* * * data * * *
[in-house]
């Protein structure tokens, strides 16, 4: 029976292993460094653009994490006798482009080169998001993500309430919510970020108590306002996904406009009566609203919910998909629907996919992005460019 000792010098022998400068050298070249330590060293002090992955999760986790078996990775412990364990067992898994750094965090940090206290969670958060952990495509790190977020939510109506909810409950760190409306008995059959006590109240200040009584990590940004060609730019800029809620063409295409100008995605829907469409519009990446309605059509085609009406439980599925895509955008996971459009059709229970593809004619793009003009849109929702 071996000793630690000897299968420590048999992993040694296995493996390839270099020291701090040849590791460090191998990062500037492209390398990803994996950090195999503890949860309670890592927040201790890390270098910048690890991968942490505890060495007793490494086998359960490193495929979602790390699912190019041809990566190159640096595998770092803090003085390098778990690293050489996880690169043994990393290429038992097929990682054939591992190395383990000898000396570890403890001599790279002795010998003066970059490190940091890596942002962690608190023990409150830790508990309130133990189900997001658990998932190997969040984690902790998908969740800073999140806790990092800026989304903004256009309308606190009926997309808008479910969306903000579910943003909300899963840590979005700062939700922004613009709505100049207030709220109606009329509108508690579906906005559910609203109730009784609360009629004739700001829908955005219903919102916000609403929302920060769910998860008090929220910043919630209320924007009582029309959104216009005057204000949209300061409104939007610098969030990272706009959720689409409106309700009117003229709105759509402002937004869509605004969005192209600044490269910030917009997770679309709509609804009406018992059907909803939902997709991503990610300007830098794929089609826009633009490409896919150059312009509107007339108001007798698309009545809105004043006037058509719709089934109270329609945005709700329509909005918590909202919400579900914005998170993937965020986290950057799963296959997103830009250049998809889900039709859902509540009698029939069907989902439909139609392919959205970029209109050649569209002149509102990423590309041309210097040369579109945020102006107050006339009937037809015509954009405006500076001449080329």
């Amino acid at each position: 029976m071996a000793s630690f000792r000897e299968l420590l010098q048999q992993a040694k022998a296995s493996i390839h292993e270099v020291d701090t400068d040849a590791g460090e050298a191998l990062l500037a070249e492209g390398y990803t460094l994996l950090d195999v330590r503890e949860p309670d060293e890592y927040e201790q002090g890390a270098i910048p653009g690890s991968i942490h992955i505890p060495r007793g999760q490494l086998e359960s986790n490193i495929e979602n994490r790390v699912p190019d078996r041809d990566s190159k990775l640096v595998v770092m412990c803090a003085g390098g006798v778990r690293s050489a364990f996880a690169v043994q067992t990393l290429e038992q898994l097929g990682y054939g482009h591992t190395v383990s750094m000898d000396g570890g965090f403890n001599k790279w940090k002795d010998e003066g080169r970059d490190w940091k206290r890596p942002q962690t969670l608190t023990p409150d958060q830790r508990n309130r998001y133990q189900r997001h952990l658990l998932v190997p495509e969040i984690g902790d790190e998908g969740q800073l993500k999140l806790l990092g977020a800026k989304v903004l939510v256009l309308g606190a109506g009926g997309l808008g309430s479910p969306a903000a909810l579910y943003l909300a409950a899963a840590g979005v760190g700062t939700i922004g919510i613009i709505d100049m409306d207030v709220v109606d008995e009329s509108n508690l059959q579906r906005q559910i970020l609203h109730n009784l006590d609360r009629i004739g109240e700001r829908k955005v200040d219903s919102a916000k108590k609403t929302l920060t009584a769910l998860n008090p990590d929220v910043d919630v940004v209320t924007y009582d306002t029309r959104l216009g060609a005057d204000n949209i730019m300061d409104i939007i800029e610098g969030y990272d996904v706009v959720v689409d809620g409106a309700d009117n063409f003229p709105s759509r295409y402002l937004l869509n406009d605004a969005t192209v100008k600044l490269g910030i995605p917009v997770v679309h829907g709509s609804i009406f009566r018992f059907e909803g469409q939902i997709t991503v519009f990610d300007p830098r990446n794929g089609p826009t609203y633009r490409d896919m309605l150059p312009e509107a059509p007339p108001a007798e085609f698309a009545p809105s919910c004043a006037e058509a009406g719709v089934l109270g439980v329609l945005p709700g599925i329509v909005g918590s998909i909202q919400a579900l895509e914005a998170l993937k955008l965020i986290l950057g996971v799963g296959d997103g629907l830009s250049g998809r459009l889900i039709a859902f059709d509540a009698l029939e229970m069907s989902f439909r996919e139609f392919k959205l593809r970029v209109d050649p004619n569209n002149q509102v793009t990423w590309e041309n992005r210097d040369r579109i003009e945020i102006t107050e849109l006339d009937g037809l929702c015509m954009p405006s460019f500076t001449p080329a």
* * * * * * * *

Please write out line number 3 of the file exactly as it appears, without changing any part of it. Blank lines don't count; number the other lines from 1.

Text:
């Amino acid at each position: 029976m071996a000793s630690f000792r000897e299968l420590l010098q048999q992993a040694k022998a296995s493996i390839h292993e270099v020291d701090t400068d040849a590791g460090e050298a191998l990062l500037a070249e492209g390398y990803t460094l994996l950090d195999v330590r503890e949860p309670d060293e890592y927040e201790q002090g890390a270098i910048p653009g690890s991968i942490h992955i505890p060495r007793g999760q490494l086998e359960s986790n490193i495929e979602n994490r790390v699912p190019d078996r041809d990566s190159k990775l640096v595998v770092m412990c803090a003085g390098g006798v778990r690293s050489a364990f996880a690169v043994q067992t990393l290429e038992q898994l097929g990682y054939g482009h591992t190395v383990s750094m000898d000396g570890g965090f403890n001599k790279w940090k002795d010998e003066g080169r970059d490190w940091k206290r890596p942002q962690t969670l608190t023990p409150d958060q830790r508990n309130r998001y133990q189900r997001h952990l658990l998932v190997p495509e969040i984690g902790d790190e998908g969740q800073l993500k999140l806790l990092g977020a800026k989304v903004l939510v256009l309308g606190a109506g009926g997309l808008g309430s479910p969306a903000a909810l579910y943003l909300a409950a899963a840590g979005v760190g700062t939700i922004g919510i613009i709505d100049m409306d207030v709220v109606d008995e009329s509108n508690l059959q579906r906005q559910i970020l609203h109730n009784l006590d609360r009629i004739g109240e700001r829908k955005v200040d219903s919102a916000k108590k609403t929302l920060t009584a769910l998860n008090p990590d929220v910043d919630v940004v209320t924007y009582d306002t029309r959104l216009g060609a005057d204000n949209i730019m300061d409104i939007i800029e610098g969030y990272d996904v706009v959720v689409d809620g409106a309700d009117n063409f003229p709105s759509r295409y402002l937004l869509n406009d605004a969005t192209v100008k600044l490269g910030i995605p917009v997770v679309h829907g709509s609804i009406f009566r018992f059907e909803g469409q939902i997709t991503v519009f990610d300007p830098r990446n794929g089609p826009t609203y633009r490409d896919m309605l150059p312009e509107a059509p007339p108001a007798e085609f698309a009545p809105s919910c004043a006037e058509a009406g719709v089934l109270g439980v329609l945005p709700g599925i329509v909005g918590s998909i909202q919400a579900l895509e914005a998170l993937k955008l965020i986290l950057g996971v799963g296959d997103g629907l830009s250049g998809r459009l889900i039709a859902f059709d509540a009698l029939e229970m069907s989902f439909r996919e139609f392919k959205l593809r970029v209109d050649p004619n569209n002149q509102v793009t990423w590309e041309n992005r210097d040369r579109i003009e945020i102006t107050e849109l006339d009937g037809l929702c015509m954009p405006s460019f500076t001449p080329a």